Principles of Sustainable Environmental Management
Environmental planning is crucial at all phases of refugee operations.
Ensuring that environmental concerns are integrated with planning and activities in other sectors is essential to the overall welfare and safety of refugees. It can also have a major impact on the environment, as certain potentially harmful activities might be avoided or overcome by careful planning and co-ordination, particularly during the early phases of operations. Environmental management should therefore not be viewed in isolation but should be integrated into all relevant sectoral activities such as physical planning, forestry, agriculture, livestock management, water, and santation.
Prevention Before Cure
"Prevention before cure", taking action as early as possible to minimise potentially large-scale problems and irreversible effects, is a key policy promoted by UNHCR in its field operations. Effective planning can contribute to minimising environmental degradation as well as the costs - human resources and financial - of site rehabilitation. Simple environmental activities can be initiated almost immediately in a refugee emergency, regardless of the situation, pending development of a more comprehensive response strategy. Issues such as the choice of camp site are of considerable importance: if there is no other option than for a camp to be established close to an ecologically sensitive site, extra measures must be taken to prevent refugees from having a negative impact on the environment in that region.
With limited resources at its disposal, UNHCR must always strive to maximise the efficiency of its assistance programmes. This is especially the case with environmental issues where a long-term approach is often required to encourage and support sustainable use and management of natural resources.
The principle "prevention before cure" can contribute to cost-effectiveness as environmental degradation is often more costly to reverse (or repair) than to prevent. With improved integration, costs can be minimised as environmental activities are carried out within sectors, rather than developed as expensive "add-on" projects.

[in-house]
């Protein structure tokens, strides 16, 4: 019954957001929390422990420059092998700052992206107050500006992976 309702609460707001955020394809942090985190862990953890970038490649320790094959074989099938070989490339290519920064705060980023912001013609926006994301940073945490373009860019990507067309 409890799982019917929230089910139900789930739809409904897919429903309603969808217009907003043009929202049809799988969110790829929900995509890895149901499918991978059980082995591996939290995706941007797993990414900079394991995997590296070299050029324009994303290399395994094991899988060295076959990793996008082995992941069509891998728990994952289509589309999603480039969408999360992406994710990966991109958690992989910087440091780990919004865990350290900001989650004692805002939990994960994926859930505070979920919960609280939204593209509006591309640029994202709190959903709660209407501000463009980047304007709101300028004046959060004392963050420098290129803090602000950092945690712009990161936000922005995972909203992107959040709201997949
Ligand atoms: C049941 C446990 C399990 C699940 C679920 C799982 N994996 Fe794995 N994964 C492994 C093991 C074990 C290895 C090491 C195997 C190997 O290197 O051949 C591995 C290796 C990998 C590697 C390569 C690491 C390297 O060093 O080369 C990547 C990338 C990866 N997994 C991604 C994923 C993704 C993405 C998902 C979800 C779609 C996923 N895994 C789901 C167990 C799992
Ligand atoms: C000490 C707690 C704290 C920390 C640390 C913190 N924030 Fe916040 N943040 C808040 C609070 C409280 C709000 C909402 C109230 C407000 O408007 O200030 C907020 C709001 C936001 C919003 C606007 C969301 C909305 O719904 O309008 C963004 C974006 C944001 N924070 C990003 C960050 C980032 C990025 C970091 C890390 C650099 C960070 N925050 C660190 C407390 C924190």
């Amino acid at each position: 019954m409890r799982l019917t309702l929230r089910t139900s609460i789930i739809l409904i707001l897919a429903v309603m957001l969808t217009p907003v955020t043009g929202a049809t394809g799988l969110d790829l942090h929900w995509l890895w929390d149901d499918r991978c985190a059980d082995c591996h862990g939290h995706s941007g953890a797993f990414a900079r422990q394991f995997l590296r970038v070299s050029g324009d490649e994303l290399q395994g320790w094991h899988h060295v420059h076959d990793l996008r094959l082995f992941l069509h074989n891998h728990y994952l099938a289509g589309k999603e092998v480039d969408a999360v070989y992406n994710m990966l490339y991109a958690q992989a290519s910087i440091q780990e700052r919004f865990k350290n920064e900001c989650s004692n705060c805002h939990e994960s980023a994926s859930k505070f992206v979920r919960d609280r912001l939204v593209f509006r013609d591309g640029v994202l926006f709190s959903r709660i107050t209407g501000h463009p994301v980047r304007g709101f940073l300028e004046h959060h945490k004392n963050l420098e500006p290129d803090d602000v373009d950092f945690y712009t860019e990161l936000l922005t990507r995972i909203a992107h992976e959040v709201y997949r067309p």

Involving local people with the development and management of environmental activities is fundamental to managing natural resources in a sustainable manner. Activities such as reforestation, agroforestry, controlled grazing of livestock, or the promotion of fuel-efficient stoves must have support from local communities - refugees and local people - if they are to succeed in the long-term.
Competition for limited natural resources is a common source of conflict and concern between local people, refugees and authorities. Involving people in discussions and debates over access to, and the use of, natural resources is an increasing feature of many of UNHCR's activities.
As part of UNHCR's awareness-raising programme at the field level, refugee community leaders are encouraged to create awareness and a sense of responsibility for protecting the surrounding environment. Actions such as this help instil respect for local traditions such as taboos on hunting or cutting of trees, or passage to sacred forests and other culturally important sites. Such initiatives can go a long way to protecting the local environment and to confining the extent of human impacts on the environment.
Women and the Environment
The important role which women play in using natural resources such as wood, water and wild foods is also a concern which UNHCR addresses in many of its field programmes. While the special needs of women, their safety and health care, remain the main priority for UNHCR, reducing the unequal work burden of women at refugee camps is also an important issue. Time spent collecting fuelwood and water, and meeting labour requirements for agriculture might mean that women have little time for education or even for caring for their families. As women are often the main direct users of natural resources - and can be the main actors in environmental activities such as energy-saving cooking practices - it is essential that their assistance and co-operation is integrated with ongoing environmental activities.